First Baptist has always been enmeshed in politics: George Truett, who became pastor ingave his most famous sermon, about the separation of church and state, on the steps of the U. Capitol, in Washington, D. His successor, W. In Criswell reverses his position on desegregation and is soon thereafter voted in as president of the Southern Baptist Convention.

The move puts North Texas at the center of a massive conservative movement. Young Robert absorbs all this. His parents campaign for Barry Goldwater in When he is fourteen, Roe v. Although Jeffress is just a boy, people around him are already taking notice of his power to influence others. He rarely mentions abortion or homosexuality. Jeffress announces that he will not allow the books to be returned. The city council takes his side, the American Civil Liberties Union sues the city, and the story makes national headlines. Church attendance goes up, and soon comes an expensive new sanctuary.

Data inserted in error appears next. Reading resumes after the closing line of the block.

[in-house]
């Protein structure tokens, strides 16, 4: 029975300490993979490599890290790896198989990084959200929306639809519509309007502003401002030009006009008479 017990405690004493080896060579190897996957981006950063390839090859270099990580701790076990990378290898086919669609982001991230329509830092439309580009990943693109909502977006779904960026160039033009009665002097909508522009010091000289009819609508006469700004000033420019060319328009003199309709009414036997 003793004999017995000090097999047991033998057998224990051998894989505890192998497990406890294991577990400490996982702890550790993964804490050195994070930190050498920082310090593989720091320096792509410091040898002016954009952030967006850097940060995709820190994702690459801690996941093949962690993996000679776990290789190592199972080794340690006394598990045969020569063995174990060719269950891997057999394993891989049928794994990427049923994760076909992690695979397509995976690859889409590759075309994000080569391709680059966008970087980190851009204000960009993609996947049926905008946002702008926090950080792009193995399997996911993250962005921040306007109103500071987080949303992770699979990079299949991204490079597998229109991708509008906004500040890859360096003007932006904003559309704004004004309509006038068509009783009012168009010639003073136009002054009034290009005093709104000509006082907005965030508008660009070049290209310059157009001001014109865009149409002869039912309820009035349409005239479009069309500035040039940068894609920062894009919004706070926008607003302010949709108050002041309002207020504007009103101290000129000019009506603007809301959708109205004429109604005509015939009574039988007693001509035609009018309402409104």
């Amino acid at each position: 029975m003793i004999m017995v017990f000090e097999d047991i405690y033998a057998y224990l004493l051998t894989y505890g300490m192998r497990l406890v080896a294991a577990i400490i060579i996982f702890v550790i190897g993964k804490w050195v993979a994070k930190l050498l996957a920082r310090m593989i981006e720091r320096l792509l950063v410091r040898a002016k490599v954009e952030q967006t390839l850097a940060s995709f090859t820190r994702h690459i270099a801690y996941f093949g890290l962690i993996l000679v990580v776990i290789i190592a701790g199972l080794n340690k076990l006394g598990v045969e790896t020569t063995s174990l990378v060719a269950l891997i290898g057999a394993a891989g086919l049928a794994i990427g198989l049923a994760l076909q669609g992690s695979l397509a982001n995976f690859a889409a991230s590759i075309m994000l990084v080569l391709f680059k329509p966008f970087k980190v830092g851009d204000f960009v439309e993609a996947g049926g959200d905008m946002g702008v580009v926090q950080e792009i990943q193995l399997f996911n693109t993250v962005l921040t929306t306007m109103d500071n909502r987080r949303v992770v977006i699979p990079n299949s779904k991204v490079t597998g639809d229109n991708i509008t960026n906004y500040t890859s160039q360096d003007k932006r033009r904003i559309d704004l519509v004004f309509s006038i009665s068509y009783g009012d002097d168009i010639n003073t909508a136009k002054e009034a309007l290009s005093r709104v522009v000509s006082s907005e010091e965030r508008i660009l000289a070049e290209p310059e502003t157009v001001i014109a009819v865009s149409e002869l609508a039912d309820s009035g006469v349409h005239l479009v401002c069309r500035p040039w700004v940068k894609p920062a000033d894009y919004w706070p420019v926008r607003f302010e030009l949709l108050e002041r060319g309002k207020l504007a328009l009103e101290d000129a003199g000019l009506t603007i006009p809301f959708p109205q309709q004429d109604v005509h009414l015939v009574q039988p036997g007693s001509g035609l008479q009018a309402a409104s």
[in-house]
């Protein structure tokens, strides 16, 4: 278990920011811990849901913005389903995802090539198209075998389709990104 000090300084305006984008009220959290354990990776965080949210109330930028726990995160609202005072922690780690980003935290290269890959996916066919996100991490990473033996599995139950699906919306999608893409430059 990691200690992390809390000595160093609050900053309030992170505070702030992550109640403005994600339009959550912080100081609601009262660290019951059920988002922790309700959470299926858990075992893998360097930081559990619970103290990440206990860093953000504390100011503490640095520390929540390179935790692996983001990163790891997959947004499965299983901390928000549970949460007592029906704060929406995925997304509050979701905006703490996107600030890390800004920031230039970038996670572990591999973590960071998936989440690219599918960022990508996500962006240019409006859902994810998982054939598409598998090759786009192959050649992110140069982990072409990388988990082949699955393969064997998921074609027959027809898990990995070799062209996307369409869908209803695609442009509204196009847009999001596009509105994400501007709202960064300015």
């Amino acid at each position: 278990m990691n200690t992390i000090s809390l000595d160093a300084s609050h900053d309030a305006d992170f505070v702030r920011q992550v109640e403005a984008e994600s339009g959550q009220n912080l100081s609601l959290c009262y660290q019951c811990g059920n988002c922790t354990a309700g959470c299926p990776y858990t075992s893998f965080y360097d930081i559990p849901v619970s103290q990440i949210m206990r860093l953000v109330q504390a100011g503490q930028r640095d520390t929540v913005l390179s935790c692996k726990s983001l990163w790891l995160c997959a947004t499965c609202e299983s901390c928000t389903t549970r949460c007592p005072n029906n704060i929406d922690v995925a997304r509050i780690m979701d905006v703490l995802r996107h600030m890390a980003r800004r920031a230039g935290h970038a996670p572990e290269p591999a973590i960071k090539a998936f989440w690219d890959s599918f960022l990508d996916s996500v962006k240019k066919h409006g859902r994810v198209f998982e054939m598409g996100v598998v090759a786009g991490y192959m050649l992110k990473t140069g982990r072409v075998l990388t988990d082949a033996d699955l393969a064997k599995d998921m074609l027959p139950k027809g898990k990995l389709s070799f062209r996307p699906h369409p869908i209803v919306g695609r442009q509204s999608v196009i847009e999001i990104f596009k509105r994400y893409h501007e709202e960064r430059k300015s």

Jeffress will remember these lessons when he is invited, into return to First Baptist Dallas as senior pastor. In his first few years back, he gives sermons with attention-grabbing titles Mexico tx girls fucking guys on camera the marquee and makes controversial statements about, in no particular order, Mormons, Muslims, Jews, Catholics, gays, lesbians, and Oprah Winfrey.